tralian art of sledging the English. Even
after only four days of his Test career.
Even when he hasn t taken a Test wicket.
Even at 3-0 down in an Ashes series.
Not surprisingly, Faulkner is a favourite
of Shane Warne, the man who captained
him at the Melbourne Stars, promoted him
as a Test cricketer and presented him with
his baggy green on the first morning at
"The way they batted yesterday, they
chose to bat that way. If you re 3-0 up
there s no reason why you shouldn t push
and try to be 4-0 up," Faulkner said after
the washed-out fourth day at The Oval,
and following a third day on which England
had scored 215 in 98 overs. "That s their
choice ... I know the fans get a refund for
their ticket today but maybe they should ve
There is no question that Faulkner was
selected in part to see what he could bring
to Test cricket and to assess him ahead of
the home Ashes, and because it was
believed that he would add some toughness
to a side that had perhaps been lacking it.
In the Sheffield Shield, Faulkner is a
wicket-taker---he has picked up 111 in his
past three seasons---but he found it tough
going on day three against England, who
took only 29 runs from his 12 overs but
offered no real chances.
"It didn t surprise me. Any time they
feel threatened they sort of go in their shell
and play pretty defensive cricket. That
didn t really surprise me at all," Faulkner
said of England s approach. "I think when
they come to Australia it s going to be
played on our terms and I think they ll be
in for a hell of a challenge back home."
Whether Faulkner is part of that home
series remains to be seen.
Graham Gooch, as England s batting
coach, will have a major role in preparing
his batsmen for the different challenges of
an Ashes series in Australia, where the
pitches are expected to have more bounce
and carry. He said it was understandable
Australia would be frustrated at the match
situation but that England were comfortable
with their position.
"The Australian fast bowlers have bowled
exceptionally in the last two or three Tests
and they ve really put our top order under
pressure," Gooch said.
"Credit to them. Ryan Harris and Peter
Siddle in particular have been exceptional.
We d have liked to be in a slightly different
position, a more advanced position, but it
didn t happen.
"It s not the end of the world. We re not
frustrated, because we re the ones with
three Test wins, they re the ones with nil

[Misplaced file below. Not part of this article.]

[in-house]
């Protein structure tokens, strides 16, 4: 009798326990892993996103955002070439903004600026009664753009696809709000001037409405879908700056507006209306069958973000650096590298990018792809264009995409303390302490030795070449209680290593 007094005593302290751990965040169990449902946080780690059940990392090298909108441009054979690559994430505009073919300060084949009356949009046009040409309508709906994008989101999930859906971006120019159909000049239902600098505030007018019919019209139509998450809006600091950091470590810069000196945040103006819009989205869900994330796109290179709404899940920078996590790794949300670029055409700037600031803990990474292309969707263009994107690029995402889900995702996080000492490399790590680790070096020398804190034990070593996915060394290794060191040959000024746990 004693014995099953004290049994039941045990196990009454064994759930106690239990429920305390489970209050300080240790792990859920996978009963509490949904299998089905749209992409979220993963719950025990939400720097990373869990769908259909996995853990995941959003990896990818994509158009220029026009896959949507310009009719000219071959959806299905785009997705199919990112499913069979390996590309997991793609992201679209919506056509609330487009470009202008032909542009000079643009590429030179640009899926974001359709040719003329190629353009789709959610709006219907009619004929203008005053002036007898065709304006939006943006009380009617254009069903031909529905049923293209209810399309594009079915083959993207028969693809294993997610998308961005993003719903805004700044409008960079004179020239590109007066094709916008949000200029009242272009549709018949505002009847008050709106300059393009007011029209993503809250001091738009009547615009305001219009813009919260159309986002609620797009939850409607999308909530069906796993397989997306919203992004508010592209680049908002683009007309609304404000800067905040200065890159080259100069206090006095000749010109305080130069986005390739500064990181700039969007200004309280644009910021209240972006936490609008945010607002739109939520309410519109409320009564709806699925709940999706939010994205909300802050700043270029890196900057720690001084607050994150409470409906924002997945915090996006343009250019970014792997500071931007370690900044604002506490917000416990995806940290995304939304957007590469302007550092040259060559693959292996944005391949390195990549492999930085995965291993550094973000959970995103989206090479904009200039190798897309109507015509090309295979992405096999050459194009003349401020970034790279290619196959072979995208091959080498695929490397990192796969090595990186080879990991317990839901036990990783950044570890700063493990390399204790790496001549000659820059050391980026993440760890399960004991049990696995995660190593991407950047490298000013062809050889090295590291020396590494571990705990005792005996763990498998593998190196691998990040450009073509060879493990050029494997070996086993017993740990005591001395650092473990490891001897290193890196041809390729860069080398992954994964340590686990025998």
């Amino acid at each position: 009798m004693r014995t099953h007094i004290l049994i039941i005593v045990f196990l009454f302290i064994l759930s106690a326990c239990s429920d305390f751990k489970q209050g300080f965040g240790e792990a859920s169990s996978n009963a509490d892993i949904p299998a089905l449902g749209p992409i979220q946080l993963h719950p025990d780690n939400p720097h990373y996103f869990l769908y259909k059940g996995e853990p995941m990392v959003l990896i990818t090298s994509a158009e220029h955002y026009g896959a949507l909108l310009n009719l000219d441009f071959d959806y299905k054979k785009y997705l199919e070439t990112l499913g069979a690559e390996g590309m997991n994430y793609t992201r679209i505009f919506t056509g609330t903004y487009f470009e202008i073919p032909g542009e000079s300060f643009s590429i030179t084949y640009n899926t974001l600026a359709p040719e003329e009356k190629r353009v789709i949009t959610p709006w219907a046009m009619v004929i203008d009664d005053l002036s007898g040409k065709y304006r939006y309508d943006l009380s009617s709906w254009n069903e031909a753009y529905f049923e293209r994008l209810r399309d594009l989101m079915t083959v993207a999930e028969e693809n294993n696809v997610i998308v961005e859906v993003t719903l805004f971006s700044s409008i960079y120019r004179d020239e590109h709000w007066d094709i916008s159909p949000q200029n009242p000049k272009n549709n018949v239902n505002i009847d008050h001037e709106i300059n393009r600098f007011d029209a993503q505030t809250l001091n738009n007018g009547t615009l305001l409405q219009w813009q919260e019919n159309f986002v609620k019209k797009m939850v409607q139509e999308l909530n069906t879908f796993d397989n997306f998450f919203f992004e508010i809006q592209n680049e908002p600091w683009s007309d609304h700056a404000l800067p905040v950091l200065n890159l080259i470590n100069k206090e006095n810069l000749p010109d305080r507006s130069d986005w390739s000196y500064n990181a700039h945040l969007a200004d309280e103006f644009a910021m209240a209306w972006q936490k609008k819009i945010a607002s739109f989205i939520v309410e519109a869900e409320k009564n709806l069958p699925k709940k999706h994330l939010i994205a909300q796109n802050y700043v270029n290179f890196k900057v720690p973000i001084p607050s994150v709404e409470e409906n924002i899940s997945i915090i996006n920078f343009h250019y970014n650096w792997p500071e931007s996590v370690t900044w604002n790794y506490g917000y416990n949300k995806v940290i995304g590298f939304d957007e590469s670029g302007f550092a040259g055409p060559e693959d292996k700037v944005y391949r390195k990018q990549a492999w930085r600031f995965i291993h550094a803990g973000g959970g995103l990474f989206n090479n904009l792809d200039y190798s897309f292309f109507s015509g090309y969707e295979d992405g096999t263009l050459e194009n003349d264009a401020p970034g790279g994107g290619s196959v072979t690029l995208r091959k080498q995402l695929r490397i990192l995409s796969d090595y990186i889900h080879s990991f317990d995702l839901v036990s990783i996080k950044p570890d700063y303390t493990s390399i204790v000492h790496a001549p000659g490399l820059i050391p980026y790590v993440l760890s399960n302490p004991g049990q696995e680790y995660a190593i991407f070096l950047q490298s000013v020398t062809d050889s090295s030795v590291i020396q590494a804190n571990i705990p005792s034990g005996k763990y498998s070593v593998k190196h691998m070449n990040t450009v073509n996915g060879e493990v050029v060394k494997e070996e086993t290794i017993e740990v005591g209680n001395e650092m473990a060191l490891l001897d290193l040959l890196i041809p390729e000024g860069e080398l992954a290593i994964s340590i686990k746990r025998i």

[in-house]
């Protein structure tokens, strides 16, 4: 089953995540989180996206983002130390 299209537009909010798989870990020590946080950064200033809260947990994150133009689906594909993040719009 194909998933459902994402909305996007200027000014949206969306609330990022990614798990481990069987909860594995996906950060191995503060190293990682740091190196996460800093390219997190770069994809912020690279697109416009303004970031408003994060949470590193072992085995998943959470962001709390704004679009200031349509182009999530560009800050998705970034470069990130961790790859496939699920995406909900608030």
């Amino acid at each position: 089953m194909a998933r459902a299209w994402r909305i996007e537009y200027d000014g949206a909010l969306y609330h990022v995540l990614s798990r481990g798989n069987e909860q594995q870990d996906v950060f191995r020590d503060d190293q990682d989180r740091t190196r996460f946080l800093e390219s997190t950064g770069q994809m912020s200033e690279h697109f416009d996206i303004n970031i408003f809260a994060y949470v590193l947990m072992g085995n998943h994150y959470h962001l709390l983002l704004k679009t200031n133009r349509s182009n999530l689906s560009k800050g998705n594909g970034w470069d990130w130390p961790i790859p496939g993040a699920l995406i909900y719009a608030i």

"I don t think any team goes out there
to bat slowly. Sometimes you find the con-
ditions a little bit easier to score than others.
We certainly would ve liked to have scored
quicker. But we want to compete every ball
and play tight, and we didn t move the
score along as we d have liked.
"Sometimes that happens in Test cricket.
Sometimes you score 300 in a day, some-
times it s a bit harder work."
AUSTRALIA 1st Inns: 492-9 declared
ENGLAND 1st Inns (o/n: 32-0)
AlastairCookcHaddinbHarris . . . . . . .25
Kevin Pietersen c Watson b Starc . . . .50
IanBellcHaddinbFaulkner. . . . . . . . . . .45
ChrisWoakescClarkebHarris . . . . . . .25
MattPriorcStarcbFaulkner . . . . . . . . .47
James Anderson c Haddin b Faulkner . .4
Extras:(11b,10lb,5w,3nb) . . . . . . . . . . . .29
Fall of wickets: 1-68, 2-118, 3-176, 4-217,
5-269, 6-299, 7-315, 8-363, 9-368.
Bowling: Starc 33-5-92-3 (2nb, 2w),
Harris 28-10-64-2 (1nb), Faulkner 19.4-3-
51-4, Siddle 28-6-74-0 (1w for 3 runs),
Lyon 28-8-59-1, Smith 8-3-16-0.
AUSTRALIA 2nd Inns
DavidWarnerc&bAnderson . . . . . . . . .12
Shane Watson c Pietersen b Swann . .26
JamesFaulknercPriorbBroad. . . . . . .22
BradHaddincPriorbBroad. . . . . . . . . . . .0
SteveSmithcSwannbBroad . . . . . . . . . .7
TOTAL:(for6wickets,decl). . . . . . . .111
Fall of wickets: 1-34, 2-44, 3-50, 4-67, 5-
Bowling: Anderson 6-1-27-1, Broad 10-2-
43-4, Swann 7-0-39-1.
ENGLAND 2nd Inns
AlastairCooklbwbFaulkner . . . . . . . . .34
JonathanTrottlbwbFaulkner . . . . . . . .59
Kevin Pietersen c Warner b Harris . . . .62
Fall of wickets: 1-22, 2-86, 3-163, 4-170, 5-
Bowling: Harris 5-0-21-2 (nb1),Starc 7-0-
48-0 (nb1), Siddell 3-0-16-0, Lyon 10-0-
44-0, Clark 2-0-4-0, Faulkner 8-1-47-2,
Did not bat: Matt Prior, Stuart Broad,
Graeme Swann, James Anderson, Simon
Toss: won by Australia.
Series: England wins 3-0.
Umpires: Aleem Dar, Pakistan, and Kumar
Dharmasena, Sri Lanka.
Third Umpire: Tony Hill, New Zealand.
Match Referee: Roshan Mahanama, Sri
England's batsman Alastair Cook looks round as
Australia's Shane Watson, right, attempts to catch the ball
during play on the fifth day of the fifth Ashes cricket Test
at the Oval cricket ground in London, yesterday. AP PHOTO